Severe Acute Respiratory Syndrome (SARS)
SARS, an atypical pneumonia, was first recognized at the end of February 2003 in Hanoi, Viet Nam. The World Health Organization is co-ordinating the international investigation with the assistance of the Global Outbreak Alert and Response Network and is working closely with health authorities in the affected countries to provide epidemiological, clinical and logistical support as required.
Chronology and Distribution of SARS cases
Travel Advice (WHO)
Clinical and Epidemiological Data
SARS was first recognized at the end of February in Hanoi, Viet Nam. The index case, a middle-aged business man who traveled extensively in South-East Asia before becoming unwell, was admitted to a hospital in Hanoi on 26 February 2003 with high fever, dry cough, myalgia and mild sore throat. Over the following four days, he developed symptoms of adult respiratory distress syndrome, requiring ventilatory support, and severe thrombocytopenia. Despite intensive therapy, he died on 13 March after being transferred to an isolation facility in Hong Kong SAR.
On the basis of data from the SARS foci in Hanoi and Hong Kong SAR the incubation period has been estimated to be between 2–12 days.
Attack rates of >56% among health-care workers caring for SARS patients is consistent in both foci. Most patients identified as of March 25, 2003 have been previously healthy adults aged 25–70 years. A few suspected cases of SARS have been reported among children (? 15 years).
Preliminary Clinical Description of Severe Acute Respiratory Syndrome (SARS)
Severe Acute Respiratory Syndrome (SARS) is a disease of unknown etiology that has been described in patients in Asia, North America, and Europe. The information in this report provides a summary of the clinical characteristics of SARS patients treated in Hong Kong Special Administrative Region (China), Taiwan (China), Thailand, Singapore, the United Kingdom, Slovenia, Canada and the United States since mid-February 2003. This information is preliminary and subject to limitations because of the broad and non-specific case definition. Most patients identified as of March 21, 2003 have been previously healthy adults aged 25–70 years. A few suspected cases of SARS have been reported among children (? 15 years).
The incubation period of SARS is usually 2–7 days but may be as long as 10 days. The illness generally begins with a prodrome of fever (>38°C), which is often high, sometimes associated with chills and rigors and sometimes accompanied by other symptoms including headache, malaise, and myalgias. At the onset of illness, some cases have mild respiratory symptoms. Typically, rash and neurologic or gastrointestinal findings are absent, although a few patients have reported diarrhoea during the febrile prodrome.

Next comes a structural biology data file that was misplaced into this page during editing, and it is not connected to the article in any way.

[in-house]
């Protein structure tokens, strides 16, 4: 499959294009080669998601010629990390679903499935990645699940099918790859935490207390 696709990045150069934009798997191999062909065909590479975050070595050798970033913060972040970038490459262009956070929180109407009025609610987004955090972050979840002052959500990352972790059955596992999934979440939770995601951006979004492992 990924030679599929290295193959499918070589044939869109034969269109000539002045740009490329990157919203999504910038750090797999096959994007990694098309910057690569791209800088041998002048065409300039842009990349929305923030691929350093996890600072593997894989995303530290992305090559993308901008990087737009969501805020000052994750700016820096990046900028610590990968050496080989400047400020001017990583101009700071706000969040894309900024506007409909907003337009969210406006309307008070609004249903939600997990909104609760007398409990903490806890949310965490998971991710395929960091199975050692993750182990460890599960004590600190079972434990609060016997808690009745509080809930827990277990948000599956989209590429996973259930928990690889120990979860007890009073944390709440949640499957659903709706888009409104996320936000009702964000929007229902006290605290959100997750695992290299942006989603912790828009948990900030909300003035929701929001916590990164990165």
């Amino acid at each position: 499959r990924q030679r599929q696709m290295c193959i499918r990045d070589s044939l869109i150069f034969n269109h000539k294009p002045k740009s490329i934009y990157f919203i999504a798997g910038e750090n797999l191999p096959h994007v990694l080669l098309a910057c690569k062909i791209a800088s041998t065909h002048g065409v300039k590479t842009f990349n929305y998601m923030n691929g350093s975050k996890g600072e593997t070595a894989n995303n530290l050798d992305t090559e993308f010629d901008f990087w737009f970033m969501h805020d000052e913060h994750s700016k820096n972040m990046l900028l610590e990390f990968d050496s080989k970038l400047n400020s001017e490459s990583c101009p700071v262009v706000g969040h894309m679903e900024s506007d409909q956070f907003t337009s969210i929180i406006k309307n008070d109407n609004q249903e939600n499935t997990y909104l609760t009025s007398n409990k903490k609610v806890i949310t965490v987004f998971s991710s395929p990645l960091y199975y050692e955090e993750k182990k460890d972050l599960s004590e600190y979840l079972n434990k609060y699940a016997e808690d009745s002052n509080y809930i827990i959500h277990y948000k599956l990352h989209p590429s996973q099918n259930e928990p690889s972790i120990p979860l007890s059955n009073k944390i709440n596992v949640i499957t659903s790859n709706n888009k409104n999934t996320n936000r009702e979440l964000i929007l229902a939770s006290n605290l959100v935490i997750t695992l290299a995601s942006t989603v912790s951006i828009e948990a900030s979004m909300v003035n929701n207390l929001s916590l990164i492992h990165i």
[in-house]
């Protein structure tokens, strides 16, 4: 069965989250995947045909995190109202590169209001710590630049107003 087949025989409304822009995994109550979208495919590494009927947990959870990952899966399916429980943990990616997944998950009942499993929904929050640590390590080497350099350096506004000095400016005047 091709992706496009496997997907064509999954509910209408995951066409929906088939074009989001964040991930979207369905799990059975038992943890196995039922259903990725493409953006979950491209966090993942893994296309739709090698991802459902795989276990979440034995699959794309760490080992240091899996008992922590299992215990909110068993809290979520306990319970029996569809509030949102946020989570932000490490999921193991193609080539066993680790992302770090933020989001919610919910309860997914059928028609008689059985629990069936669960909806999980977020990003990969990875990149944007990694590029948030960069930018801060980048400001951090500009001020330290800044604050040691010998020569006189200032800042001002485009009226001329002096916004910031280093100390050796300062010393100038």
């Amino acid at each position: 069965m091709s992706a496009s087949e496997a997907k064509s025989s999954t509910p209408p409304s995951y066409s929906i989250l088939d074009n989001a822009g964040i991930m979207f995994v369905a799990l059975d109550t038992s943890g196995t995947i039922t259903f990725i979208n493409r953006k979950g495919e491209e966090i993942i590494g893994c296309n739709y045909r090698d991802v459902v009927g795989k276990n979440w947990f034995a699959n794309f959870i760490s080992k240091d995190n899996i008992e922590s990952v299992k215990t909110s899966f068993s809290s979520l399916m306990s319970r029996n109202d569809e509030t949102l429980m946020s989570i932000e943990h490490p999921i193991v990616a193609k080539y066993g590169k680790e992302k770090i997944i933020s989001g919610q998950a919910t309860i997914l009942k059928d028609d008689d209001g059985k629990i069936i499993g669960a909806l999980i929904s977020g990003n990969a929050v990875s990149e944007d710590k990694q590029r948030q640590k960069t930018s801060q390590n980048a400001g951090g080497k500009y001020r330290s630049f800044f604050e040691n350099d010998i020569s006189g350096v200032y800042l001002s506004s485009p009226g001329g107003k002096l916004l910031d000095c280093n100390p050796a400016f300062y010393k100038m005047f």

After 3–7 days, a lower respiratory phase begins with the onset of a dry, non-productive cough or dyspnea that may be accompanied by or progress to hypoxemia. In 10%-20% of cases, the respiratory illness is severe enough to require intubation and mechanical ventilation. The case fatality among persons with illness meeting the current WHO case definition for probable and suspected cases of SARS is around 3%.
Chest radiographs may be normal during the febrile prodrome and throughout the course of illness. However, in a substantial proportion of patients, the respiratory phase is characterized by early focal infiltrates progressing to more generalized, patchy, interstitial infiltrates. Some chest radiographs from patients in the late stages of SARS have also shown areas of consolidation.
Early in the course of disease, the absolute lymphocyte count is often decreased. Overall white cell counts have generally been normal or decreased. At the peak of the respiratory illness, up to half of patients have leukopenia and thrombocytopenia or low-normal platelet counts (50,000 – 150,000 / ?l). Early in the respiratory phase, elevated creatine phosphokinase levels (up to 3000 IU / L) and hepatic transaminases (2- to 6-times the upper limits of normal) have been noted. Renal function has remained normal in the majority of patients.
Treatment regimens have included a variety of antibiotics to presumptively treat known bacterial agents of atypical pneumonia. In several locations, therapy has also included antiviral agents such as oseltamivir or ribavirin. Steroids have also been given orally or intravenously to patients in combination with ribavirin and other antimicrobials. At present, the most efficacious treatment regime, if any is unknown.